Regina was like a miracle after where we had been. It is a lovely city with amenities and some very good restaurants. We stayed in motel units attached to the club. One night some guys started to hassle the band because they thought the woman singer was Native American. Words were exchanged and suddenly a fight broke out. It was two men against the band and when the dust cleared, the sound women needed a neck brace, there were black eyes and bruises and the PA system had been destroyed. The two bad guys ran away before the Mounties got there a half-hour later. Before they left, the bad guys said they were going to come back and kill everyone in the band. The guys were known and one of them was wanted for killing a Mounty so we took these threats very seriously. We couldn’t get out of town because there was a blizzard. We had a band meeting. Tony said his uncle was a capo with the Mafia and could take care of things. The group voted and Tony called his uncle. The next day one of the guys was picked up by the Mounties. The following day the other one got into his car and it blew up.

The band couldn’t play because they were getting their PA fixed plus the club thought they were trouble. Finally the blizzard ended, the PA was fixed and we headed out. We headed out with very little money because the drummer and his girlfriend and two kids had run up a very large tab at the restaurant and there wasn’t much left for the band. The next gig was in Surrey, British Columbia, a hard two days drive with enough money for gas and motel but none for food. Herb and I had some cheese in our glove compartment but when we left our dog alone in the car, she ate it all.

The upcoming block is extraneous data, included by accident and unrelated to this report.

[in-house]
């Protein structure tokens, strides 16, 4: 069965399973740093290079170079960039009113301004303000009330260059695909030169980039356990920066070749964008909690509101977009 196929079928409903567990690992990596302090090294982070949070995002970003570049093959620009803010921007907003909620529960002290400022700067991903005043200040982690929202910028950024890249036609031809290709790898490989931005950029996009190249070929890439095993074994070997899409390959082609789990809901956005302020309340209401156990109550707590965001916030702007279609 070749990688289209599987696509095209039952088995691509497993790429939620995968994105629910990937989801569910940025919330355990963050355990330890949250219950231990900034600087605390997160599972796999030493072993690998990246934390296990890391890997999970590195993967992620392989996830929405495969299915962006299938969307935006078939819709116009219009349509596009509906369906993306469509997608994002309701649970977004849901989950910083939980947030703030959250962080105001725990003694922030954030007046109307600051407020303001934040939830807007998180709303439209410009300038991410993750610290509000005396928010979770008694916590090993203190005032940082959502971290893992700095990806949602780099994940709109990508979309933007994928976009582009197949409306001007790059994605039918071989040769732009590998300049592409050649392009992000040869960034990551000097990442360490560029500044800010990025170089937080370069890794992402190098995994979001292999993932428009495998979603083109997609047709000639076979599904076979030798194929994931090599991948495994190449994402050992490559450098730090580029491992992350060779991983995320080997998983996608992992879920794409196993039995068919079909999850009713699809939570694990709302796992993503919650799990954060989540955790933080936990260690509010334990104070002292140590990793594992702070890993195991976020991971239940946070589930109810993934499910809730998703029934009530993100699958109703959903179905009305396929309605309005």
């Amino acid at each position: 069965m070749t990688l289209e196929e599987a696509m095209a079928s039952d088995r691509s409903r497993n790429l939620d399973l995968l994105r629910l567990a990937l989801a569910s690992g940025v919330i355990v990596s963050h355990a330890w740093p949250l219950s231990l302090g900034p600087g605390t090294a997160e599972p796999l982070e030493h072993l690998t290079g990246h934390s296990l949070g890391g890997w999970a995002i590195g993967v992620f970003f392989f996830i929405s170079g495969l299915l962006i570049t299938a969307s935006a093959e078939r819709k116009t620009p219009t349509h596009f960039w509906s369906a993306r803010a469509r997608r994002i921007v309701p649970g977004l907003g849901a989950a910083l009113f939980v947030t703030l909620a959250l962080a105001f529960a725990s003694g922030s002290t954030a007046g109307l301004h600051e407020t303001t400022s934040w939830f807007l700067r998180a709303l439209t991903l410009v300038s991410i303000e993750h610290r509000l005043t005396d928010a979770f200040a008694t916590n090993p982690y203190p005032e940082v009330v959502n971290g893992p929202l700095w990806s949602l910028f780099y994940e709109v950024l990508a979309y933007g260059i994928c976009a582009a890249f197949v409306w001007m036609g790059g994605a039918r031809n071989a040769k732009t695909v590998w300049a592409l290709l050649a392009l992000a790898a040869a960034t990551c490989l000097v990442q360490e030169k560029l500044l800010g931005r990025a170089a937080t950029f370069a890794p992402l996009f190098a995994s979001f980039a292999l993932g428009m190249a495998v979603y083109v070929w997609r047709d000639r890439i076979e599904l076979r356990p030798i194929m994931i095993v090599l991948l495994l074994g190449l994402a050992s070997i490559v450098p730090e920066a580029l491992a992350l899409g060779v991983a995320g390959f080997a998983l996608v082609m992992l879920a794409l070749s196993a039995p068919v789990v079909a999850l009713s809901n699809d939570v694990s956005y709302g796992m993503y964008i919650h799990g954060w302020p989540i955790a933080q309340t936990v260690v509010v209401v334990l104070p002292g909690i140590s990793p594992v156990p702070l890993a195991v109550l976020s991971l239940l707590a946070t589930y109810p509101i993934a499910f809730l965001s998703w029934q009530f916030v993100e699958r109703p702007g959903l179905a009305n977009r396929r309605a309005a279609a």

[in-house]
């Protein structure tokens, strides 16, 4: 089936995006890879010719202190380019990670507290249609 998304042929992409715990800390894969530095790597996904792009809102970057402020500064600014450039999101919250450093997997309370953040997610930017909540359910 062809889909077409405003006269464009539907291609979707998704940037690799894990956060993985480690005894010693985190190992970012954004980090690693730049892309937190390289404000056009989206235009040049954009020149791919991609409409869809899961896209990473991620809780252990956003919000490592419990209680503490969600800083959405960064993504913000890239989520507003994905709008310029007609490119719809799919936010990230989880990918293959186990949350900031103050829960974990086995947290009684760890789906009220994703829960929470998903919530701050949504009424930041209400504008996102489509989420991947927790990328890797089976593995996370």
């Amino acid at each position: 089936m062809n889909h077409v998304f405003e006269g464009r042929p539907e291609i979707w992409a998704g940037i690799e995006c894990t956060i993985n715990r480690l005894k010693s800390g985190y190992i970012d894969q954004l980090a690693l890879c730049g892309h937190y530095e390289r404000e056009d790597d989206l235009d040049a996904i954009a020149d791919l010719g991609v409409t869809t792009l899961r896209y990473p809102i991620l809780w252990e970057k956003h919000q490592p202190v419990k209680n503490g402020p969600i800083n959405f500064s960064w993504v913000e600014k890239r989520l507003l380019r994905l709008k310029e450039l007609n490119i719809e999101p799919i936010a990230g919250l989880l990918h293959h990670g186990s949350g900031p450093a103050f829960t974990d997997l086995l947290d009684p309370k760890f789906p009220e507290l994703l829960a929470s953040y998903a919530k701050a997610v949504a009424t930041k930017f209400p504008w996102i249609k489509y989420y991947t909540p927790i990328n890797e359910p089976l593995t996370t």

We drove through the night, the landscape eerie with huge gas flames. When we stopped in Calgary, it was like a different world. The temperature was a balmy 35 and we walked around in shirtsleeves.

The next day we climbed threw the Rockies, much of the drive in Banff National Park. It was beautiful and hair raising with snow and ice on the roads and sheer cliffs below the road. Often we drove beneath shelters meant to protect us in case of avalanche.

Finally we reached Surrey, a town near Vancouver. We had to charm a motel manager into letting us stay without us putting any money up front and then we had two charm the club into giving us a pay advance so we could eat. We hadn’t had anything but coffee with lots of cream. The first thing I ate was a whole bag of chocolate covered marshmallow cookies.
We drove to Vancouver to see the sights. It was paradise. We went to an area that was like an old city where you could walk about without traffic. I had my first trifle, a delicious English dessert. The egg yolks were a robust yellow.

By this time things were so bad between members of the band that everyone knew it was only a matter of a short time before it broke up. The main thing was to get some money and get back to the states. It didn’t help that the agent had booked the band as a fifties rock and roll band and they were a contemporary rock band. The club owner was furious but kept them on and played as much rock and roll as they knew.

The next gig was in Nelson, British Columbia, a relatively short drive over the beautiful Cascade Mountains. In Nelson the band was put up at a charming old hotel and played in a grotto-like club. Everyone agreed this was the last gig. It was marred when a bouncer killed a customer who had gotten out of hand.

For some reason we all went over the border in our usual caravan. We were sweating bullets because the 16-year-old girl was still with Tony and there was lots of marijuana in the equipment truck. Fortunately, the border guards just gave us a cursory once over and everyone was back in the U.S.A.